Which line is an example of foreshadowing in the poem "Exile" by Julia Alvarez?
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At vero eos et accusamus et iusto odio dignissimos ducimus qui blanditiis praesentium voluptatum deleniti atque corrupti quos dolores et quas molestias excepturi sint occaecati cupiditate non provident, similique sunt in culpa qui officia deserunt mollitia animi, id est laborum et dolorum fuga.
Et harum quidem rerum facilis est et expedita distinctio. Nam libero tempore, cum soluta nobis est eligendi optio cumque nihil impedit quo minus id quod maxime placeat facere possimus, omnis voluptas assumenda est, omnis dolor repellendus.
Itaque earum rerum hic tenetur a sapiente delectus, ut aut reiciendis voluptatibus maiores alias consequatur aut perferendis doloribus asperiores repellat.
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The night we fled the country, Papi,
You told me we were going to the beach,
Hurried me to get dressed along with the others,
While posted at a window you looked out
5. at a curfew-darkened Ciudad Trujillo,
Speaking in worried whispers to your brothers,
Which car to take, who’d be willing to drive it,
What explanation to give should we be discovered . . .
On the way to the beach, you added, eyeing me.
10. The uncles fell in, chuckling phony chuckles,
What a good time she’ll have learning to swim!
Back in my sisters room Mami was packing
A hurried bag, allowing one toy apiece,
Her red eye’s belying her explination:
15. A week at the beach so Papi can get some rest.
She dressed us in our best dresses, party shoes.
Something was off, I knew, but I was young
And didn’t think adult things could go wrong.
So as we quietly filed out of the house
20.We wouldn’t see again for another decade,
I let myself lie back in deep waters,
My arms out like Jesus’ on his cross,
And instead of sinking down like I’d always done,
Magically, that night, I could stay up,
25. Floating out past the driveway, past the gates,
In the black Ford, Papi grim at the wheel,
Winding through the back roads, stroke by difficult stroke,
Out on the highway, heading toward the coast.
Past the checkpoint, we raced toward the airport,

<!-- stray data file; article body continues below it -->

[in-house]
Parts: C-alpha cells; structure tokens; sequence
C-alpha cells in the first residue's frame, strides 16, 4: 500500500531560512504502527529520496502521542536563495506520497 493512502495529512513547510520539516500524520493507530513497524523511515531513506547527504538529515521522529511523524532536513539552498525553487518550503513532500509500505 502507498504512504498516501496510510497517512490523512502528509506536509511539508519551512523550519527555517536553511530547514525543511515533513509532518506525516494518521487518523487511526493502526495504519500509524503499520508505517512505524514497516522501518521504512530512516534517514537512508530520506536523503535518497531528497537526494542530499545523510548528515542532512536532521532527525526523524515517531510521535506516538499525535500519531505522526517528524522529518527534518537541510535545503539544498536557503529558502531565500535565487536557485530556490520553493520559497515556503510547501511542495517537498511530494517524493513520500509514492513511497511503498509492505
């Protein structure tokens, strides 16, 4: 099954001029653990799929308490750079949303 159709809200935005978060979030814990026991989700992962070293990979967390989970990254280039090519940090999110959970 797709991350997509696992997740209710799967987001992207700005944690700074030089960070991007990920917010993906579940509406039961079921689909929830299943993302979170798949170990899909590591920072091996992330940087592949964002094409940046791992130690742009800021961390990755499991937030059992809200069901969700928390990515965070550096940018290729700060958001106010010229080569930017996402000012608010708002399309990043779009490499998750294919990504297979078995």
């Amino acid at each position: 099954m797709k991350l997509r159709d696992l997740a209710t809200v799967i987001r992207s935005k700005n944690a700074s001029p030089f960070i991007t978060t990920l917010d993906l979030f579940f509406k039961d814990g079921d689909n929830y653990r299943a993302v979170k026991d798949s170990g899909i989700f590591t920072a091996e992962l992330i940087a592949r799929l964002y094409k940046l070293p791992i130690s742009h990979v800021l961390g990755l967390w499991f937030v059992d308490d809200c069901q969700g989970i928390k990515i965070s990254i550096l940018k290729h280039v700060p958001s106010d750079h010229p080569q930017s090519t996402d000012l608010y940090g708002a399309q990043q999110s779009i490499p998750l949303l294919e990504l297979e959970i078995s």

30. My sisters crying when we turned before
the family beach house, Mami consoling,
there was a better surprise for us!
She couldn’t tell, though, until . . . until we got there.
But I had already swum ahead and guessed
35. Some loss much larger than I understood,
More danger than the deep end of the pool.
At the dark, deserted airport we waited.
All night in a fitful sleep, I swam.
At dawn the plane arrived, and as we boarded,
40. Papi, you turned, your eyes scanned the horizon
As if you were trying to sight a distant swimmer,
Your and frantically waving her back in,
For you knew as we stepped inside the cabin
That part of both of us had been set adrift.
45. Weeks later, wandering our new city, hand in hand,
You tried to explain the wonders: escalators
As moving belts; elevators: pulleys and rope;
Blonde hair and blue eyes: a genetic code.
We stopped before a summary display window
50. At Macy’s, The Worlds Largest Department Store,
To admire a family outfitted for the beach:
The handsome father, slim and sure of himself,
So unlike you, Papi, with your thick mustache,
Your three-piece suit, your fedora hat, your accent.
55. And by his side a girl; that looked like Heidi
In my story book waded in colored plastic.
We stood awhile, marveling at America,
Both of us trying hard to feel luckier
Than we felt, both of us pointing out
60. The beach pails, the shovels, the sand castles
No wave would ever topple, the red and blue boats.
And when we backed away, we saw our reflections
Superimposed, big eyed, dressed to formally
With all due respect with visitors to this country.
65. Or like, Papi, two swimmers looking down
At the quite surface of our island waters,
Seeing there faces right before plunging in,
Eager, afraid, not yet sure of the outcome.